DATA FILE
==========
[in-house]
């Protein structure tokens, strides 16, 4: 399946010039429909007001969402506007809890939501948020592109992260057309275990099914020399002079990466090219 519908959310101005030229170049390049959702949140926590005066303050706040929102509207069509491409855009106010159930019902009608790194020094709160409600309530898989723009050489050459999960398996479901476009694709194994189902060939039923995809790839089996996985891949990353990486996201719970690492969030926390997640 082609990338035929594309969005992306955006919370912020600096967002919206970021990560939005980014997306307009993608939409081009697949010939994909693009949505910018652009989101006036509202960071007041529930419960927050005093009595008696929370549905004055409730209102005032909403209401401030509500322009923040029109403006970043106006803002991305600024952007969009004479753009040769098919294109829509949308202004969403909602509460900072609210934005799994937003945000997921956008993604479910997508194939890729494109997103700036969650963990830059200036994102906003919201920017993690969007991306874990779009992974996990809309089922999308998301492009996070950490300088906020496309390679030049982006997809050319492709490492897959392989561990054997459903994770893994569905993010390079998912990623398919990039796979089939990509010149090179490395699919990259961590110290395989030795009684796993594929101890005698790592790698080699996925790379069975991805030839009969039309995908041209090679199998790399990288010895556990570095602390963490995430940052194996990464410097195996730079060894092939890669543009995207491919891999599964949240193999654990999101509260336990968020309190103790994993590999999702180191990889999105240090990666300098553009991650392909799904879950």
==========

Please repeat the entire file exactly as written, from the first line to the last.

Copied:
[in-house]
């Protein structure tokens, strides 16, 4: 399946010039429909007001969402506007809890939501948020592109992260057309275990099914020399002079990466090219 519908959310101005030229170049390049959702949140926590005066303050706040929102509207069509491409855009106010159930019902009608790194020094709160409600309530898989723009050489050459999960398996479901476009694709194994189902060939039923995809790839089996996985891949990353990486996201719970690492969030926390997640 082609990338035929594309969005992306955006919370912020600096967002919206970021990560939005980014997306307009993608939409081009697949010939994909693009949505910018652009989101006036509202960071007041529930419960927050005093009595008696929370549905004055409730209102005032909403209401401030509500322009923040029109403006970043106006803002991305600024952007969009004479753009040769098919294109829509949308202004969403909602509460900072609210934005799994937003945000997921956008993604479910997508194939890729494109997103700036969650963990830059200036994102906003919201920017993690969007991306874990779009992974996990809309089922999308998301492009996070950490300088906020496309390679030049982006997809050319492709490492897959392989561990054997459903994770893994569905993010390079998912990623398919990039796979089939990509010149090179490395699919990259961590110290395989030795009684796993594929101890005698790592790698080699996925790379069975991805030839009969039309995908041209090679199998790399990288010895556990570095602390963490995430940052194996990464410097195996730079060894092939890669543009995207491919891999599964949240193999654990999101509260336990968020309190103790994993590999999702180191990889999105240090990666300098553009991650392909799904879950």